Academic Enrichment Program supports growth of high-achieving students
While many students hit the books after school, Avonelle Lindon is working away in the kitchen, perfecting her latest baking project.
Coconut nest cupcakes — complete with miniature "eggs" — and sunny-side-up meringues with lemon curd were on the seventh-grader's menu as she recently worked on spring recipes.
A few months ago, Avonelle launched Tic Tac Dough, an in-home, non-profit bakery, as part of the Academic Enrichment Program at Our Lady of Lourdes School in University City. In its inaugural year, the effort provides an outlet for enrichment studies for students in sixth through eighth grades who excel in areas of core curriculum.
"If you want to keep that high-achieving learner interested in learning, you need to feed their desire to know more in areas of interest to them," said principal Jeanne Gearon. "It's about learning for the sake of learning."
As part of their work, students establish an essential question and then work with program coordinator Sally McAlexander to seek the answer. Students create a component in which they share something with the community, and they write a research paper. A modified program is available for fifth-graders. The school also pairs students with parishioners who have real-world experience in the areas they're studying.
Students in the enrichment program use the school's academic lab, an open study lab for all sixth- through eighth-graders, to develop their projects. "It's teaching them how to engage with the teacher about their own learning," Gearon said. "We believe that is a valuable skill to take with them into high school. It builds the relationship between teachers and students but also helps them develop that self-advocacy skill."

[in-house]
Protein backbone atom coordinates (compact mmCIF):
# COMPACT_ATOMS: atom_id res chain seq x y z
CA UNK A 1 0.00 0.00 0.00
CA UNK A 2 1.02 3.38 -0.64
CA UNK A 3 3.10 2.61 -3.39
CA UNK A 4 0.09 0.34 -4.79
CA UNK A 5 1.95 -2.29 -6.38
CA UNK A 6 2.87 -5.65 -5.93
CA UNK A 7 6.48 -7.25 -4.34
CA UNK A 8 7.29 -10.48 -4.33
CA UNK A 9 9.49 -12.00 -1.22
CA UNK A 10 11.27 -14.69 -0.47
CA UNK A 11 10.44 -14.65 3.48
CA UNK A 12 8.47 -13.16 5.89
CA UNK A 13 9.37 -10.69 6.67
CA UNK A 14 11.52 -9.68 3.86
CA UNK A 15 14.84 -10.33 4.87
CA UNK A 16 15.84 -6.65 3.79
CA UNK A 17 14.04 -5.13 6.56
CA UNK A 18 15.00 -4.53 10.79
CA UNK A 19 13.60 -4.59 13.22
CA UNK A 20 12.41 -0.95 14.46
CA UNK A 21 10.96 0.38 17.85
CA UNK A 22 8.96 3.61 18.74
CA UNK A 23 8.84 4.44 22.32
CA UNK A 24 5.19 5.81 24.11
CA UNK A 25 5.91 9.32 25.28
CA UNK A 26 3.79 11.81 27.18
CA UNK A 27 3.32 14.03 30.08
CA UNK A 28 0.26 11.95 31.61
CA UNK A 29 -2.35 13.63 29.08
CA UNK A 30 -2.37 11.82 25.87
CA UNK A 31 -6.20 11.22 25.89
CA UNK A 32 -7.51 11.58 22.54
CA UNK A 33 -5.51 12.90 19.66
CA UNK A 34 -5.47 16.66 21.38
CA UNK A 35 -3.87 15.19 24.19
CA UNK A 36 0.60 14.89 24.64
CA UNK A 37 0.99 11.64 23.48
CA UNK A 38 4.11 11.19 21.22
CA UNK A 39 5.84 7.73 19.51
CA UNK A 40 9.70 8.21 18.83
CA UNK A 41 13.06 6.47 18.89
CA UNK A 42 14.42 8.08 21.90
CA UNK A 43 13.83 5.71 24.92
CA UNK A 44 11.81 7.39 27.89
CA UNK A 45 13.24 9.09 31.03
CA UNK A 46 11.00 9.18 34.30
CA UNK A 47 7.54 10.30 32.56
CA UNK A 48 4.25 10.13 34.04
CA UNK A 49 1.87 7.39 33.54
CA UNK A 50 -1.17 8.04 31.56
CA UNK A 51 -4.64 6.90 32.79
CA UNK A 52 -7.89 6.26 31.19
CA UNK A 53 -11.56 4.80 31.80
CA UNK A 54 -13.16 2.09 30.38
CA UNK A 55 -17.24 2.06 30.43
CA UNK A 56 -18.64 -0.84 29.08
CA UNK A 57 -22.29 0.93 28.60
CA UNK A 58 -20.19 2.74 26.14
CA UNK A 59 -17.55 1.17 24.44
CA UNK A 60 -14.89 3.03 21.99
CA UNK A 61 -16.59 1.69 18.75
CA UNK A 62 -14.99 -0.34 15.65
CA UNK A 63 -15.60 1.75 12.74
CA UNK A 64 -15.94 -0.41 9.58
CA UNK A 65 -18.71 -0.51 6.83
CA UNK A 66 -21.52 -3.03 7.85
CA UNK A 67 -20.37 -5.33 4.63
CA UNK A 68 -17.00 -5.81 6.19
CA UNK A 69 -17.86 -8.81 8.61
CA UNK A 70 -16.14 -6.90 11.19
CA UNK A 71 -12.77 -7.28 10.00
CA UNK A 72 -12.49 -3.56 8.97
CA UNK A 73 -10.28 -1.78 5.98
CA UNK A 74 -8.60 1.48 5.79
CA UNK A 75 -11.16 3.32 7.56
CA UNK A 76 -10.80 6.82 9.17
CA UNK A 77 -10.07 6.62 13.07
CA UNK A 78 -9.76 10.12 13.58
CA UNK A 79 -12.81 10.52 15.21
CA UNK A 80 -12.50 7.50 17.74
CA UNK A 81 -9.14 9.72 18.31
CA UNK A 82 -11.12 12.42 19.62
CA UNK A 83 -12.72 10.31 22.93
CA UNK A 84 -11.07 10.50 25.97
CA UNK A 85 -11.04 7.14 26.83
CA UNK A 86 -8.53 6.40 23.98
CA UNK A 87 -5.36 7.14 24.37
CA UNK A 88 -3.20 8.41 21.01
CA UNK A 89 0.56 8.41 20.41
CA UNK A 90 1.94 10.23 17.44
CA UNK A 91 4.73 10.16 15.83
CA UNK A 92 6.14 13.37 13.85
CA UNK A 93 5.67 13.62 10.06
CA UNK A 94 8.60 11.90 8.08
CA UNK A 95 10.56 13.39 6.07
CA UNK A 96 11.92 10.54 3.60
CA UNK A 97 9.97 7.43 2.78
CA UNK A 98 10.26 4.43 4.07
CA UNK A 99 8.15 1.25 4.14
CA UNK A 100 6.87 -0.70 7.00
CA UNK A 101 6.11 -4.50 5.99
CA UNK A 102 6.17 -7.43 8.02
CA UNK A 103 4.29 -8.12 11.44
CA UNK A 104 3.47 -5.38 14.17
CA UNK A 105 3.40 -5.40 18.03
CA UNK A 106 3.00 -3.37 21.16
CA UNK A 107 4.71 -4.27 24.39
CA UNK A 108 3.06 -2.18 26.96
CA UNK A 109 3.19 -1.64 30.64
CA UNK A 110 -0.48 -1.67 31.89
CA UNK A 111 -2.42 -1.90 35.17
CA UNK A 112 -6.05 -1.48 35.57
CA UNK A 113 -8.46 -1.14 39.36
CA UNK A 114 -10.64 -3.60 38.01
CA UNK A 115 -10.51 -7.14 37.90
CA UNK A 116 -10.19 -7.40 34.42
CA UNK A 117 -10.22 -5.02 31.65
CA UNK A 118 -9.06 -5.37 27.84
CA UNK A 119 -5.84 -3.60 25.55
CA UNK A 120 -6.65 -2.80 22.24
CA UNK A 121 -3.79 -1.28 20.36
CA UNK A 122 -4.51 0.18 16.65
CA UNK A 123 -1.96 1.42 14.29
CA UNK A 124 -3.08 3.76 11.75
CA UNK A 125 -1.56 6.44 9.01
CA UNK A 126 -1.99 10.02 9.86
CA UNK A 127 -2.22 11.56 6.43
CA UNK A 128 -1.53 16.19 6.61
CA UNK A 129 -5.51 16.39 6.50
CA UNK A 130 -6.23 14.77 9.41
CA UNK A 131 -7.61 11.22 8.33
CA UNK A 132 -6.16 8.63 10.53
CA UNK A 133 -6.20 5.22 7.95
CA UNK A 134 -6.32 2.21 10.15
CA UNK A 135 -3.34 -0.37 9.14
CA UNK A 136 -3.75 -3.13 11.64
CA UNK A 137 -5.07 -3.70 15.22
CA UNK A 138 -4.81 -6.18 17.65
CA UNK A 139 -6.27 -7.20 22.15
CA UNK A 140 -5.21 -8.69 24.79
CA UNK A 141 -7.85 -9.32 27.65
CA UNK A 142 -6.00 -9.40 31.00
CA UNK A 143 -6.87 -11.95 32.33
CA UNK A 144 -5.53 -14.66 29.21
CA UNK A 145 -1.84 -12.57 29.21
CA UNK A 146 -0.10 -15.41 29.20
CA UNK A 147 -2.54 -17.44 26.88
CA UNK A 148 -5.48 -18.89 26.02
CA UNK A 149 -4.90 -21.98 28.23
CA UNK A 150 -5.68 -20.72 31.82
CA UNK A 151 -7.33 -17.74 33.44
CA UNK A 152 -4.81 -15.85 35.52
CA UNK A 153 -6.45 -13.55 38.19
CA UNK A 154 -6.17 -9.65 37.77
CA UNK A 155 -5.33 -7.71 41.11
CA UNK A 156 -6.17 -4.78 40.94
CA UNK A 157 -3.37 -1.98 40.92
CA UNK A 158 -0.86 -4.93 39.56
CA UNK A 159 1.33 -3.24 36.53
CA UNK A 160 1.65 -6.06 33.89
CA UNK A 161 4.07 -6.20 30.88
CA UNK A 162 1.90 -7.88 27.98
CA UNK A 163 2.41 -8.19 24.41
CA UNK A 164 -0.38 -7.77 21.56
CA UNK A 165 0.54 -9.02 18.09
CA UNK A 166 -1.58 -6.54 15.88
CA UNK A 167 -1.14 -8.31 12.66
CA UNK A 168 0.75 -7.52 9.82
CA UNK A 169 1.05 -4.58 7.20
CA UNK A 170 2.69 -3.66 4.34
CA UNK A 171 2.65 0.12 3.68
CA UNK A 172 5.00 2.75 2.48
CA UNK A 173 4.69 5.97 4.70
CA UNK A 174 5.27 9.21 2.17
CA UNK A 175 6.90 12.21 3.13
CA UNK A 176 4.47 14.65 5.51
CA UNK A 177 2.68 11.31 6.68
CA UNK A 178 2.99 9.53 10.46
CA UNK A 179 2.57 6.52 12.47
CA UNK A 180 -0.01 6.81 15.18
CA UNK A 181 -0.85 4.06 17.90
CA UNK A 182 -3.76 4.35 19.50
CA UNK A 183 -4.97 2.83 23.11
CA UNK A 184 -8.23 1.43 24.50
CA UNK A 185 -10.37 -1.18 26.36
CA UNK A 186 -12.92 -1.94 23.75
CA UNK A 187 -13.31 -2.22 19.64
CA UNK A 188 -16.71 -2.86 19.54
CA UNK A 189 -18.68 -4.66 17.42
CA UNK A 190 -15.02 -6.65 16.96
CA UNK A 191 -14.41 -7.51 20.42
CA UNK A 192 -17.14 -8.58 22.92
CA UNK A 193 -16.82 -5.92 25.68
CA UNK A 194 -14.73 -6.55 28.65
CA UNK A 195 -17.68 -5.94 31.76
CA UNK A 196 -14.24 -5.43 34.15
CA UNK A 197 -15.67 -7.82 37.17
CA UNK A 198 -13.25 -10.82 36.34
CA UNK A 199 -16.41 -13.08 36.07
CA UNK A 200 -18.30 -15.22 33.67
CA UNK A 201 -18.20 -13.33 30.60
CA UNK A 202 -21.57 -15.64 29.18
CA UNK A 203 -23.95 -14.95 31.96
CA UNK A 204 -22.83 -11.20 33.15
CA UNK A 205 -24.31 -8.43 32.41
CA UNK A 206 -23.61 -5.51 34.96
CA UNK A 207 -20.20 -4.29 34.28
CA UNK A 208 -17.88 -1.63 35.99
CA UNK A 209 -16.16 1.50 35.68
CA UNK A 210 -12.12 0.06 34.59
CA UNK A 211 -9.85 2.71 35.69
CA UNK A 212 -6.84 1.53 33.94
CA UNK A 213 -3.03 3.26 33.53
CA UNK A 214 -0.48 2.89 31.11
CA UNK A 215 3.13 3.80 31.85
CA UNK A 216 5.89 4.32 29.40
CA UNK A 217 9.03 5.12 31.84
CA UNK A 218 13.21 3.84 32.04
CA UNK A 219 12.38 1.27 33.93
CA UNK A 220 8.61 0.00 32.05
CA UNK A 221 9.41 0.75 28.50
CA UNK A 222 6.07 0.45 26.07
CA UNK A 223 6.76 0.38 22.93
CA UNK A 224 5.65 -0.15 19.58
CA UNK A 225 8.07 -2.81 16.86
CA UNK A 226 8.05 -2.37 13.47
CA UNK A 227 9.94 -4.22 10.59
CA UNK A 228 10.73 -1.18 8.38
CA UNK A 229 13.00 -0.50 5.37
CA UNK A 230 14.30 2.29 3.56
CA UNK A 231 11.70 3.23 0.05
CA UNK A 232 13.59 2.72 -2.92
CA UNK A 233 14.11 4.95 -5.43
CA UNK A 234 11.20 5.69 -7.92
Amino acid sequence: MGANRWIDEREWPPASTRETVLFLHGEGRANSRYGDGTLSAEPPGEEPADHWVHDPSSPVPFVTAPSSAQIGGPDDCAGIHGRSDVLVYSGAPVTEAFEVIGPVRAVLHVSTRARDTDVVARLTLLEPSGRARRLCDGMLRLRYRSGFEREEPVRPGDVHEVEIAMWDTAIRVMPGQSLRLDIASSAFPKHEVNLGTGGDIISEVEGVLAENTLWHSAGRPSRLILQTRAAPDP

The program is tailored to each student in terms of the areas of core curriculum in which they're excelling and how much time they should be investing. A student who excels in one subject may have a project that is narrower in scope in a particular subject area compared to a student who might be exceeding expectations in all areas of core curriculum.
"When they develop that essential question, it is theirs," McAlexander said. "It is what they want to learn about."
Avonelle meticulously keeps track of customers and their orders, needed supplies and researches new recipes to try. She started with decorated sugar cookies — one of her go-to recipes — and has expanded to more elaborate offerings, including Earl Grey truffle hearts, chocolate beet cake and chocolate stout cake. Avonelle's neighbors are her main customers, and the school's PTA hired her to make desserts for a staff lunch.
Avonelle recently shared her weekly schedule for meeting customer demands, kept organized in an impressive binder, with a hand-drawn logo and customer data, recipes and lists of purchased supplies. "I bake on Friday and deliver on Saturday," she said. "Each week has a different theme. Week one is retro, week two is seasonal, week three is international and week four is healthy or savory. I deliver the items later in the week. Most of them order every other week."
Avonelle has learned about communications and marketing, customer service and business planning. She also had a lesson about non-profit business via Mary Pat Gallagher, a Lourdes parishioner and executive director of Lolly's Place, a nonprofit that provides after-school tutoring. Avonelle has donated proceeds from the sales of her goodies — $359.45 so far — to Lolly's Place.
"I've learned about how they're making the world a better place, and how it's a lot of work," Avonelle said. "It's more from your heart than other jobs — and it's cool because you get to help other people."
Other students in the program have learned about publishing, criminal justice and forensics, the civil rights movement and jazz music, among other topics. In the fourth quarter of school, Avonelle is shifting her focus on developing a mobile app to provide helpful resources for American citizens who are impacted by the new immigration policies in the United States. She was inspired by a story of a Muslim family who were American citizens, yet were detained at the Canadian border. Avonelle has been working with her father, an IT specialist, to design the structure for the app, and she's currently developing the content.
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